Petitpierre et al. (2017) explicitly tested different approaches to model selection for use in projecting models in space and time. Their results support Merow’s statistical approach: modelers should use a small number of ‘proximal’ variables (i.e., variables known to be biologically relevant to the species in question), or, particularly when very few observations are available for training, the first few PCA axes of a larger set of environmental variables. PCA axes are orthogonal (i.e., not collinear) by construction, but interpretation may be tricky if they incorporate a large number of variables.

Petitpierre et al. (2017) also recommend a suite of “State of the Art” variables, including the familiar bioclim variables annual mean temp, Temp var, Temp coldest quarter, Temp warmest quarter, Precip var, and Precip wet quarter, to which they add two measures of the “moisture index”: annual mean moisture index (Ma), and moisture index seasonality (Mvar). These are available from Climond.org. At a global scale, annual mean temperature and temperature of the warmest quarter are (not suprisingly) highly correlated, and the moisture indices are moderately correlated with precip var and precip wet quarter (again, not suprising). So it might be reasonable to use a reduced set of the State of the Art variables in studies that aim to generate transferable models: Tvar, Tcoldq, Pvar, Pwetq, Mvar.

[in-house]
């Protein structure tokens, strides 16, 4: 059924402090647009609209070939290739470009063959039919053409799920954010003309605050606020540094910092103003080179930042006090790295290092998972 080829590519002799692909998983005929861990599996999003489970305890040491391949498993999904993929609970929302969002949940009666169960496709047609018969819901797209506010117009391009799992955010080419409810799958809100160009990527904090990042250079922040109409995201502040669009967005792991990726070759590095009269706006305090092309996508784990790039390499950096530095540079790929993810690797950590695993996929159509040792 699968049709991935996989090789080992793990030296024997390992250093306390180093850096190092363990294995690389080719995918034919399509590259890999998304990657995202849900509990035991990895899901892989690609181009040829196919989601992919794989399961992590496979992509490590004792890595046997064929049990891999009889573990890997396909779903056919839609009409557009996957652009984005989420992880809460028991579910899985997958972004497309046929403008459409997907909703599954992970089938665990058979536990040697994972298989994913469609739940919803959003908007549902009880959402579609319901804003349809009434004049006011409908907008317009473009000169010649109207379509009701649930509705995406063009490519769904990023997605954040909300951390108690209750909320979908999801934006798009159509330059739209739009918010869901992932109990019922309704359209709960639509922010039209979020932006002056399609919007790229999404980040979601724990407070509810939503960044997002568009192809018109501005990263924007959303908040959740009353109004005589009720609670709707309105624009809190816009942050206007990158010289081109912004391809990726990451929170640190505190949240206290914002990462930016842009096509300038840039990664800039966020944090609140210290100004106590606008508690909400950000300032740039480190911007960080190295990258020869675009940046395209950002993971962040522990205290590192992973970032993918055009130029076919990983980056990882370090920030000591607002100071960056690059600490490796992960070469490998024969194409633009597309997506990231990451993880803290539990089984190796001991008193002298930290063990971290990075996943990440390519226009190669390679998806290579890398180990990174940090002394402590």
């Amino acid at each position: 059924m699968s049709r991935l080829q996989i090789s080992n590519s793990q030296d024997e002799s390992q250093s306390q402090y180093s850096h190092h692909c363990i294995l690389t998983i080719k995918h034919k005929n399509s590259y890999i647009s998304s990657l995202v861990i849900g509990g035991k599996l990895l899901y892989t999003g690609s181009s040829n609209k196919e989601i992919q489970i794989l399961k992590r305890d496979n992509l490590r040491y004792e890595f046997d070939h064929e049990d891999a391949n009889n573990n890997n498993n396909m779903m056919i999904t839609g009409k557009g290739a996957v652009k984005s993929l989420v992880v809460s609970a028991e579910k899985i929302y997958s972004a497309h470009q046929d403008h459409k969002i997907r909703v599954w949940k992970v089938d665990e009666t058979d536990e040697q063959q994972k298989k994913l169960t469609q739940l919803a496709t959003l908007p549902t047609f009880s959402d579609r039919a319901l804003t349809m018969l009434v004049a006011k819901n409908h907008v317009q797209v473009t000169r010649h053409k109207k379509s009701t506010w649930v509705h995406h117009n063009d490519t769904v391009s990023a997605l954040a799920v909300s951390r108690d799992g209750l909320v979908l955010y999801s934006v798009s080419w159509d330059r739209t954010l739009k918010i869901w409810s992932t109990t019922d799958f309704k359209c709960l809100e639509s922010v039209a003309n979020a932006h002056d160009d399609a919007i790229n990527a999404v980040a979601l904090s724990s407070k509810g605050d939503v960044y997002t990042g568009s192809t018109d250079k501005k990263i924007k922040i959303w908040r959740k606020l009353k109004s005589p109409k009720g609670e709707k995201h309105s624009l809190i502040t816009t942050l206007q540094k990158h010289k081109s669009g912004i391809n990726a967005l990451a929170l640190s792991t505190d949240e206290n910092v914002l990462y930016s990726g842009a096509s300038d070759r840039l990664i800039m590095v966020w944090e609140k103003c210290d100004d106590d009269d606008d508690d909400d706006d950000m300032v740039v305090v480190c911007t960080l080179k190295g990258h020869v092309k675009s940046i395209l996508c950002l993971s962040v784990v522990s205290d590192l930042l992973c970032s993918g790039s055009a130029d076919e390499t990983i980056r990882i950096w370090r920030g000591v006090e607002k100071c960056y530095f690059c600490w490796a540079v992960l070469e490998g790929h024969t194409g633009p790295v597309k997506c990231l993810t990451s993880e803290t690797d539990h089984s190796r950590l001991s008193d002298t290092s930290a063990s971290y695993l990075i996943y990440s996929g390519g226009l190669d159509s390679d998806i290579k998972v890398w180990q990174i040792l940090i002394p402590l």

Note that the Climond data is currently (2023-10-19) only available at 10’ and 30’ resolution, while Worldclim provides data (without the moisture indices) down to 30" resolution.

Feature Selection

Features == the statistical models used to fit the variables to the response variables (presences). i.e., linear, quadratic, product, hinge, threshold, categorical.

Note that hinge is essentially a superset of linear and threshold features, so if you have hinges, the other two are redundant (Elith, Phillips, et al., 2010). As of version 3.4.0, threshold featues are not included by default; experience has shown that this improves model performance, and produces simpler, more realistic models (Phillips et al., 2017). Similarly, product features appear to contribute very little to model performance, given the added complexity.

Merow et al. (2013) recommend selecting features on biological grounds. They provide a short discussion, noting that the fundamental niche is likely quadratic for most variables over a large enough extent, but may be better approximated by a linear function if the study extent is truncated with respect to the species’ tolerance for that variable (ala Whittaker). Interesting ideas, but not much to go on unless you actually do know a fair bit about your species.